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  1. Music & Audio
  2. Mixing & Mastering
Music

A Checklist for Mixing and Mastering

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When I started making music, most of the pieces I wrote sounded really weak. I compared them to commercially successful tracks and they always had some weaknesses. 

For example the loudness, the dynamics, equalisation or panning. Referencing tracks is always a good idea, even when we couldn't reach completely the sound we are after. But every small step counts in the process.

A couple of years later I learned how to mix and master on my own. 

And in the last three years I've been using this mental checklist I created for myself. It comes handy to have a clear process in my head about engineering. This list is also in my free book, that I wrote in 2015 in my mother language, Hungarian.

Mixing Console
An old analogue mixing console

Mixing

When I'm mixing I always base my actions to the feelings. Emotions I feel when I'm listening to the song. 

After that I am moving in the direction towards the genre and sub-genre. At the preparation phase I create, rename and colour each tracks and make groups for them.

Groups

Grouping helps to process each part differently. This also helps the workflow.

1. Drums

I start with the drums in this order: kick, snare, hihats, rides, percussion, loops.

2. Basses

For basses I like to fit each bass in their respective octave, for example: sub, normal bass, high bass. These are usually in the region of 0-50 Hz, 50-100 Hz and 100-200 Hz.

3. Mids

Usually I make a low cut at around 100 Hz to make space for the kick and basses. These are the tracks which I pan more widely than others. I usually pan in symmetrical ways in pairs. 

For example guitar to left and piano to right.

4. Vocal and Fx

I also make a low and high cut with EQ here. It is enough to have that in the group track.

Modern Mixing Desk
Modern audio mixer

Technical Aspects

1. Phase and Polarity

If the track is sounding weak, strange or jumps out one of the speakers then probably there is a phase or polarity issue. I switch polarity or rotate phase until the problem is resolved. For this I'll use the Utility module in Ableton Suite.

2. Volume Balance

This is the most important part for mixing. When done right, there is not much need to EQ tracks. Because the sum of the tracks is itself a kind of EQing like on a global level.

I'll pull down all faders to -8 or -10 dB. Then I will add each track one by one. After that I'll adjust the levels.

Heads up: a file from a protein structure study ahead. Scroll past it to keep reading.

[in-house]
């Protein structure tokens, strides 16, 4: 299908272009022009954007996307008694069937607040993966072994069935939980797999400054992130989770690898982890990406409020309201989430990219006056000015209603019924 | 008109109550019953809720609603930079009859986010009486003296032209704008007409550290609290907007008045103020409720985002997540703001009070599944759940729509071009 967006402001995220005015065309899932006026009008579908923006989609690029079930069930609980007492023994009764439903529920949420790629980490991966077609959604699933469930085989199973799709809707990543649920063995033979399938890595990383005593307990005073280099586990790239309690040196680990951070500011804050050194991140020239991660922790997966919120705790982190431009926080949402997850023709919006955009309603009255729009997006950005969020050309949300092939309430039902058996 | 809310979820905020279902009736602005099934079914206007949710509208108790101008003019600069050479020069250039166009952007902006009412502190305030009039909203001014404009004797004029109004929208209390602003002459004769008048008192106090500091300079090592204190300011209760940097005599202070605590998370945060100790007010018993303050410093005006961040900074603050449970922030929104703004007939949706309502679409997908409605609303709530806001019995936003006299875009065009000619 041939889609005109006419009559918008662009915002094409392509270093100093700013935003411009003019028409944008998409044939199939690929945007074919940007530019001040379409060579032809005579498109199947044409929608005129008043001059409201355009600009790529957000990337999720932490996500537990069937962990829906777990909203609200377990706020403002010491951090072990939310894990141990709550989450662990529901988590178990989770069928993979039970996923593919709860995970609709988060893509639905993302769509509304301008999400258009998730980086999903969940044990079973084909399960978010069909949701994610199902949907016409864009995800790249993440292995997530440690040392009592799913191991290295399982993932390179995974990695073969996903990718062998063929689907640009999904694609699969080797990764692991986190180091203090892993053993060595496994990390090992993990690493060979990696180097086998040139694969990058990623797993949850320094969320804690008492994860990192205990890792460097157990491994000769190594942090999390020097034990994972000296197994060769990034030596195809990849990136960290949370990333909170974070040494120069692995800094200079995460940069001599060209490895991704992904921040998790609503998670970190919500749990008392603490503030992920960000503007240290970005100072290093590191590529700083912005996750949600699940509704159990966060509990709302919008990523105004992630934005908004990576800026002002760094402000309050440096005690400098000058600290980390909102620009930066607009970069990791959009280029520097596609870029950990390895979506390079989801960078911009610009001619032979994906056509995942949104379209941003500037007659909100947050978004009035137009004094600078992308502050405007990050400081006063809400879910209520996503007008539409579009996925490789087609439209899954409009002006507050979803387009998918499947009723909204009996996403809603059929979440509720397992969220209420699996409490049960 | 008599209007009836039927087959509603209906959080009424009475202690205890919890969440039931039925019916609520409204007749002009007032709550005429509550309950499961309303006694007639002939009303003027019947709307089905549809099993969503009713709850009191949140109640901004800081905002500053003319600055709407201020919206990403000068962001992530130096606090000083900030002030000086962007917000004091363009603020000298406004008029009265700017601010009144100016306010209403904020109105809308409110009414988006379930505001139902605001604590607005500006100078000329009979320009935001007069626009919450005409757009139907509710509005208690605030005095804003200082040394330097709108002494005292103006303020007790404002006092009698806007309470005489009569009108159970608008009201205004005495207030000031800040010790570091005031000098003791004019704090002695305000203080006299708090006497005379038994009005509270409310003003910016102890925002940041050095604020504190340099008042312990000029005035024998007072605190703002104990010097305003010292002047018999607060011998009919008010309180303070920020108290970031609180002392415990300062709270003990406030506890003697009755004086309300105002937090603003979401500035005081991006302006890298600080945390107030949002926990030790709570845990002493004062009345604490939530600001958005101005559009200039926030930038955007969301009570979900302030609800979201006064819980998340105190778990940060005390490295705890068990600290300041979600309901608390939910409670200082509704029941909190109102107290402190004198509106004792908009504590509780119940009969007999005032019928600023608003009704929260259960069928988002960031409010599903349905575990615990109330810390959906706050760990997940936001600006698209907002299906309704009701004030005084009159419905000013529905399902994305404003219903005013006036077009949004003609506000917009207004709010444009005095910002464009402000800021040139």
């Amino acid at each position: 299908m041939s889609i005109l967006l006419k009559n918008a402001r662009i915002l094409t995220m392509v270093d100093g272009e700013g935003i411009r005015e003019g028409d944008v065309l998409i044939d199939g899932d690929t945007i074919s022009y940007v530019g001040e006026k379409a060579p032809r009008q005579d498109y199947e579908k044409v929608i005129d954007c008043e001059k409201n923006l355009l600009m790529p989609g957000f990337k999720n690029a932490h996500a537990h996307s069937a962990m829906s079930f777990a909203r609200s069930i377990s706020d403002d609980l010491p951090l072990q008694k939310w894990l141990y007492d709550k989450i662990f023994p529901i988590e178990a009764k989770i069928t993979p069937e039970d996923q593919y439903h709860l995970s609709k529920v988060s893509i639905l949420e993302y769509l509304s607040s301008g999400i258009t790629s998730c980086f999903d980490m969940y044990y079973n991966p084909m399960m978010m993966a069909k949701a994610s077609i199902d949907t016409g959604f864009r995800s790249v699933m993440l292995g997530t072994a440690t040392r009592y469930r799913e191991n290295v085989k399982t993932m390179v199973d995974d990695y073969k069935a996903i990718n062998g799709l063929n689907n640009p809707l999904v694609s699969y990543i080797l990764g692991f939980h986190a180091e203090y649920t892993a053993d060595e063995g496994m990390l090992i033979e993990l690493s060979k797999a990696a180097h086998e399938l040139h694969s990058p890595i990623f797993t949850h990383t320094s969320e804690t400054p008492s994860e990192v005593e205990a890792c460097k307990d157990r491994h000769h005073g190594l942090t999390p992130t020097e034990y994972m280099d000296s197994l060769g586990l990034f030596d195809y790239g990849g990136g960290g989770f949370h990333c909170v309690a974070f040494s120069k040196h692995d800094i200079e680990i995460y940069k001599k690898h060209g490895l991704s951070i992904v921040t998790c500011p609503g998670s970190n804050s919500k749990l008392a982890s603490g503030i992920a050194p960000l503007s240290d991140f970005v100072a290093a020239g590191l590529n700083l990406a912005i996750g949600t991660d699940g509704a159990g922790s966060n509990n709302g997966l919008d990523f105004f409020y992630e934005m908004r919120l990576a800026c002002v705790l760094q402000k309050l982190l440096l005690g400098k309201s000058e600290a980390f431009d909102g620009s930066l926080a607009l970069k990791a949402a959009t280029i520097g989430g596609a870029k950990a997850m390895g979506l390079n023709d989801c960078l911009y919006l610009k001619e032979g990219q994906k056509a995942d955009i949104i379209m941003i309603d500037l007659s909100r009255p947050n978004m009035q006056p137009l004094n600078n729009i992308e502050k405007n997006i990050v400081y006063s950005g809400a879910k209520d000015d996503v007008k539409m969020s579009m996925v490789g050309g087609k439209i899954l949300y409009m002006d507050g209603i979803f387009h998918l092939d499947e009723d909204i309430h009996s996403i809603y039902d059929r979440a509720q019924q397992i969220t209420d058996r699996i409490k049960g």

3. Panning

I usually pan tracks which have similar role. I choose pairs of tracks which have similar frequency content and also similar in rhythm. 

With this process, the sound will be pleasant to the ear. It also helps avoiding ear fatigue.

4. Equalisation

On the mids and fx groups I use low cuts. These help to allow space for other parts like drums and bass.

5. Compression

I don't use much compression. Although I use side-chain compression. I'll usually set a side-chain fed by the kick, to control the volume ducking of the bass.

6. Effects

Most of the effects I use are filter modulation, delays, reverbs and saturation. Sometimes I'll add a touch of chorus, flanger or phaser.

7. Automation

This part is very important. It can give life to ordinary or boring tracks. Basically this is an art in itself like almost writing a new music inside the bigger picture. Like music inside music.

I'll generally use volume, filtering and effects automation for this.

Master Chain
I use a master chain in Ableton starting with Utility, EQ, then Limiter, and finally Visual tools

Mastering

1. Mono Compatibility

I use the Ableton Utility module for this phase. I set to mono and check if the music stays intact. If something is strange, I will go back to stereo and often decrease the reverb and delay. Or fix the EQ. 

These help solving mono problems.

2. Saturation

Sometimes I use saturation to add a bit more loudness to the music. I use it very gently. Generally I use between 1-3 decibels of saturation. I set to use the softest, Analogue setting on Ableton Saturator.

3. Equalisation

I usually make a 30 Hz low cut in mono. And a 150 Hz low cut in the sides part (mid-side EQ with EQ Eight). Apart from this, I also make a high cut at around 18-19 kHz. This helps to remove unnecessary parts from the mix.

4. Limiter

I use the limiter to give the material the final loudness level. I usually make a DR6 and a DR12 version. These are the dynamic ranges (DR). You can measure it with different plugins. Generally the bigger the dynamic range the better. 

The dynamic range topic is in connection with the loudness war. The dynamic range is inversely proportional to the loudness level.

5. Visual Helpers

I use visual plugins to check if there is a problem somewhere (like DC offset or phase issues). With these I check oscilloscope, frequency spectrum and stereoscope. Each give a different representation of the music.

Summary

In this tutorial, I shared the mental checklist I'm using in mixing and mastering. I presented you each step, in what I do and how I do things. 

Feel free to experiment and try out what I mentioned. As you gain more and more experience you can make your own custom process. Good luck!

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